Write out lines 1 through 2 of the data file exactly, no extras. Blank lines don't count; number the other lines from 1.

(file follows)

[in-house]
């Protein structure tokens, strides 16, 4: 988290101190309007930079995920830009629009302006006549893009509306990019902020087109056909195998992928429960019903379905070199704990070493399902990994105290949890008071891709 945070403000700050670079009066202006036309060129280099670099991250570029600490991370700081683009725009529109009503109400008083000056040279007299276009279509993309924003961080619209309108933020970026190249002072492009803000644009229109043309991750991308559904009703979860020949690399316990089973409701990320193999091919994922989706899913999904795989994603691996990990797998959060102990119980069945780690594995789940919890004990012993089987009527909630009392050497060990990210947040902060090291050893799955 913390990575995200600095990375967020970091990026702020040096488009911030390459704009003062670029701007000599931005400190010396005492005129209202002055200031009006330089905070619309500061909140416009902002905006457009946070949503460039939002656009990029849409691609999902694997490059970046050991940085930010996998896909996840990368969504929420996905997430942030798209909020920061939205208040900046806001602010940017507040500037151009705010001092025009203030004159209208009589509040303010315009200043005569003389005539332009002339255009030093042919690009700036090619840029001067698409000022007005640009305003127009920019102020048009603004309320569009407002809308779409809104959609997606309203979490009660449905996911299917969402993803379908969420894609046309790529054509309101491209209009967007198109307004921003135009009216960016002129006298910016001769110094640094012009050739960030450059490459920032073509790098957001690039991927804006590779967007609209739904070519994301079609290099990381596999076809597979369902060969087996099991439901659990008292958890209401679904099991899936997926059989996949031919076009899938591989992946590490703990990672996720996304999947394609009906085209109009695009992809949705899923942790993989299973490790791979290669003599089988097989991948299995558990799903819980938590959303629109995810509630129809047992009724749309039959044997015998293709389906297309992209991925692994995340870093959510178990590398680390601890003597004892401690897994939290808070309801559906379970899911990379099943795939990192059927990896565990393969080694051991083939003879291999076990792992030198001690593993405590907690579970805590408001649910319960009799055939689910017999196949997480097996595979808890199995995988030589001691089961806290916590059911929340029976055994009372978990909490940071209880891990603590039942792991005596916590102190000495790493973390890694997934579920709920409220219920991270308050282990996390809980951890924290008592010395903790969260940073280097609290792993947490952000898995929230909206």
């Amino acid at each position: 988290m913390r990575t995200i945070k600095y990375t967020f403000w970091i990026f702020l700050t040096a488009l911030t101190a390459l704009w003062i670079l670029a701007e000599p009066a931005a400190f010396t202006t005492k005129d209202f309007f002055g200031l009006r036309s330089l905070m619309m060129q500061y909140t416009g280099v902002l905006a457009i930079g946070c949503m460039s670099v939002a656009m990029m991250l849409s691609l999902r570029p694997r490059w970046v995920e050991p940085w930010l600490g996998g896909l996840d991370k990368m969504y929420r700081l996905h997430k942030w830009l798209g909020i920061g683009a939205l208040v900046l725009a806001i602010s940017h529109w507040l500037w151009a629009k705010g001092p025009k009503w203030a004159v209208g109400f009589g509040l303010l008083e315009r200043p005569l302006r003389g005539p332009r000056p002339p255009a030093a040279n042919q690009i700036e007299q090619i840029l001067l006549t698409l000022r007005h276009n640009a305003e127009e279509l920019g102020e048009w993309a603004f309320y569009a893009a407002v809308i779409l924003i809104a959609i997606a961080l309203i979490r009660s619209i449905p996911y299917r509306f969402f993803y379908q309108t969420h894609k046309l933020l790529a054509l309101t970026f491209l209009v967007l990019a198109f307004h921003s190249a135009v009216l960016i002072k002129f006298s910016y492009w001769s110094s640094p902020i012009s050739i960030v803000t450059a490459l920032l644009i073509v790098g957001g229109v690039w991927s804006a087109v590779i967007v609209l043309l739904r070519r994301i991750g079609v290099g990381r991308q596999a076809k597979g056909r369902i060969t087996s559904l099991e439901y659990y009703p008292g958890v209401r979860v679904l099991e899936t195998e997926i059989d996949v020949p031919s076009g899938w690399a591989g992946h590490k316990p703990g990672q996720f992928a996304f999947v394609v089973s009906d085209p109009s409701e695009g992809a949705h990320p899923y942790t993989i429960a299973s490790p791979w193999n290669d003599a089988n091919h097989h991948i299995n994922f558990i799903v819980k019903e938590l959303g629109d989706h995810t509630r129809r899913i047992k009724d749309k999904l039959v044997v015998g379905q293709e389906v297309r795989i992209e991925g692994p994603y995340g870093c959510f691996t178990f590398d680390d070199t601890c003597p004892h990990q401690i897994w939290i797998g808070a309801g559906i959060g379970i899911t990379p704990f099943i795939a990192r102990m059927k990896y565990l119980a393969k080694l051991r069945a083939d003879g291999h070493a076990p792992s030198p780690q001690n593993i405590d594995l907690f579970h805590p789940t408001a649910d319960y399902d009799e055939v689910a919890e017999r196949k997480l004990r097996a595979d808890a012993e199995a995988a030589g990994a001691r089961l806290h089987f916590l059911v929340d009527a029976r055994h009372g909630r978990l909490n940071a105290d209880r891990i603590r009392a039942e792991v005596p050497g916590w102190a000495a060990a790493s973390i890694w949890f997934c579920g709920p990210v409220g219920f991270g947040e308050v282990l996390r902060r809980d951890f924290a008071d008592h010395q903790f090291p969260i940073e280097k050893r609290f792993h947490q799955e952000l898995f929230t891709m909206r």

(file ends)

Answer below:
[in-house]
């Protein structure tokens, strides 16, 4: 988290101190309007930079995920830009629009302006006549893009509306990019902020087109056909195998992928429960019903379905070199704990070493399902990994105290949890008071891709 945070403000700050670079009066202006036309060129280099670099991250570029600490991370700081683009725009529109009503109400008083000056040279007299276009279509993309924003961080619209309108933020970026190249002072492009803000644009229109043309991750991308559904009703979860020949690399316990089973409701990320193999091919994922989706899913999904795989994603691996990990797998959060102990119980069945780690594995789940919890004990012993089987009527909630009392050497060990990210947040902060090291050893799955 913390990575995200600095990375967020970091990026702020040096488009911030390459704009003062670029701007000599931005400190010396005492005129209202002055200031009006330089905070619309500061909140416009902002905006457009946070949503460039939002656009990029849409691609999902694997490059970046050991940085930010996998896909996840990368969504929420996905997430942030798209909020920061939205208040900046806001602010940017507040500037151009705010001092025009203030004159209208009589509040303010315009200043005569003389005539332009002339255009030093042919690009700036090619840029001067698409000022007005640009305003127009920019102020048009603004309320569009407002809308779409809104959609997606309203979490009660449905996911299917969402993803379908969420894609046309790529054509309101491209209009967007198109307004921003135009009216960016002129006298910016001769110094640094012009050739960030450059490459920032073509790098957001690039991927804006590779967007609209739904070519994301079609290099990381596999076809597979369902060969087996099991439901659990008292958890209401679904099991899936997926059989996949031919076009899938591989992946590490703990990672996720996304999947394609009906085209109009695009992809949705899923942790993989299973490790791979290669003599089988097989991948299995558990799903819980938590959303629109995810509630129809047992009724749309039959044997015998293709389906297309992209991925692994995340870093959510178990590398680390601890003597004892401690897994939290808070309801559906379970899911990379099943795939990192059927990896565990393969080694051991083939003879291999076990792992030198001690593993405590907690579970805590408001649910319960009799055939689910017999196949997480097996595979808890199995995988030589001691089961806290916590059911929340029976055994009372978990909490940071209880891990603590039942792991005596916590102190000495790493973390890694997934579920709920409220219920991270308050282990996390809980951890924290008592010395903790969260940073280097609290792993947490952000898995929230909206």